思想 / 討論題目
你是否和本文作者有類似的經驗：你惠顧的公司執行某個政策，顯然沒有考慮到你的利益？那是什麼樣的事件？你又如何回應？ 要做商業決定是困難的，因為它們很複雜，無法取悅每個人。根據實際狀況，你認為應該採取什麼步驟去降低對相關人士的負面影響？ 本文是討論會影響到顧客的決定。但事情若是影響到公司員工，我們是否也採用類似的思考過程？為什麼？ 對你而言，「把別人看得比自己重要」如腓立比書2章3-4節所說，是容易或困難？請解釋。註：若你有聖經且想要看有關此主題的其他經文，請看：
LIFE LESSONS FROM LIFTING WEIGHTS
By: Jim Mathis
Years ago I realized that youth was no longer on my side, so I decided to join a fitness club and start lifting weights to get into shape. I was assigned a personal trainer who took my measurements and prepared a chart showing the exercises I should be doing. I stored the chart in a file drawer at the gym, just as many of the other members did.
I faithfully and regularly worked out, recording my progress, which I felt was somewhat remarkable. One day a few months later, however, when I arrived for my regular workout it was disconcerting to find the file drawer was gone. I was informed by managers at the fitness club that they had thrown out the charts. They explained they did not know how many people kept personal records anyway. Besides, one individual stated, it was not their responsibility to keep track of everybody”s charts anyway.
The thoughtless discarding of the fitness charts, along with the complacent attitude of the staff, made me furious. I easily could have kept my chart in my gym bag if I had known they were going to discard them.
Not long after that incident, the management posted signs at the parking spaces closest to the door stating they were reserved for the owner and managers. It became common to see the parking lot filled, overflowing with cars parked on the street, while the four or five “special” parking spaces by the door remained vacant, being reserved in case the owner were to stop by.
These separate actions might not have seemed of major importance, but they communicated one message very clearly. It was obvious that the management of this fitness club had little interest in the needs of the members.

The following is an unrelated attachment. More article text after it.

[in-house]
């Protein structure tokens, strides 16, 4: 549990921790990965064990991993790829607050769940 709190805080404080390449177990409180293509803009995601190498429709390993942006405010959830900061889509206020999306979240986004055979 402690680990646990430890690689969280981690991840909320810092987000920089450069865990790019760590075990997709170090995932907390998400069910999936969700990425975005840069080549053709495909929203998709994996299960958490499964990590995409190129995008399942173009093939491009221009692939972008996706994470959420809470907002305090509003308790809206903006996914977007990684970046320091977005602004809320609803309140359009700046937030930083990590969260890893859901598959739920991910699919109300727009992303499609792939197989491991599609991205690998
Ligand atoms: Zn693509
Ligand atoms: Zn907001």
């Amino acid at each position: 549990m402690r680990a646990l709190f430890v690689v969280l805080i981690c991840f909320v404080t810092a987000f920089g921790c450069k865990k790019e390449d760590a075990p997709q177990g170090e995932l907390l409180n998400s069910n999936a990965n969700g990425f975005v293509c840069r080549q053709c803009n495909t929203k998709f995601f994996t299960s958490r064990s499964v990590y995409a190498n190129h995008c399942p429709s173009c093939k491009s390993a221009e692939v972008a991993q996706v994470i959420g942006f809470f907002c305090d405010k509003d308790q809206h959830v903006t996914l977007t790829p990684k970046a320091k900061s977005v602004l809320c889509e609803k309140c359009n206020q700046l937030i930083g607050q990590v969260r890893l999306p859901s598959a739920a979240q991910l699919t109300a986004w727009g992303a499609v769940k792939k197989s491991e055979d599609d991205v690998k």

As you might expect, I promptly canceled my membership and moved to another gym. Now 30 years later, I still work out and lift weights regularly, striving to remain as fit and healthy as possible, despite my advancing years. I strongly suspect that I might actually be in better shape now than I was when I was 30 years old. Of course, I will never know, since my original fitness club chose to destroy my workout charts years ago, leaving me with no basis for comparison.
As a businessman, I have turned this negative experience into a positive. Realizing the importance of my customers and the reality that without them my company would cease to exist, I make a conscious effort to keep their needs and interests foremost in my decision-making. I could operate according to an attitude such as, “It is my business, and I can do what I want,” but understand from my own experience that philosophy will not retain customers for very long.
In the New Testament of the Bible, we find a principle that applies to situations such as this: “Do nothing out of selfishness or empty conceit, but with humility of mind let each of you regard others as more important than himself; do not merely look out for your own personal interests, but also for the interests of others” (Philippians 2:3-4).
The first two words of that passage serve as a good reminder: If you fail to consider the needs and interests of others in whatever action you plan to take, it would be better to do nothing.
Jim Mathis is the owner of a photography studio in Overland Park, Kansas, specializing in executive, commercial and theatrical portraits, and recently has opened a school of photography. He formerly was a coffee shop manager and executive director of CBMC in Kansas City, Kansas and Kansas City, Missouri.
Have you ever had a similar experience to that of Jim Mathis, when a business you were patronizing implemented certain actions or policies that clearly did not take your own interests or concerns into account? What happened – and how did you respond? Obviously some business decisions are difficult, far too complex to always please everyone involved. In light of that reality, what steps do you think should be taken to minimize negative effects on the people involved? This “Monday Manna” addresses decisions that affect customers or clients. Should a similar thought process be used concerning actions that have an impact upon company staff members? Why or why not? In your opinion, how easy – or difficult -is it to “regard others as more important” than yourself, as Philippians 2:3-4 suggests? Explain your answer. If you would like to look at or discuss other portions of the Bible that relate to this topic, consider the following brief sampling of passages:
Proverbs 18:12, 22:4; Matthew 20:26-28, 23:11-12; Luke 22:25-27; Galatians 5:13-14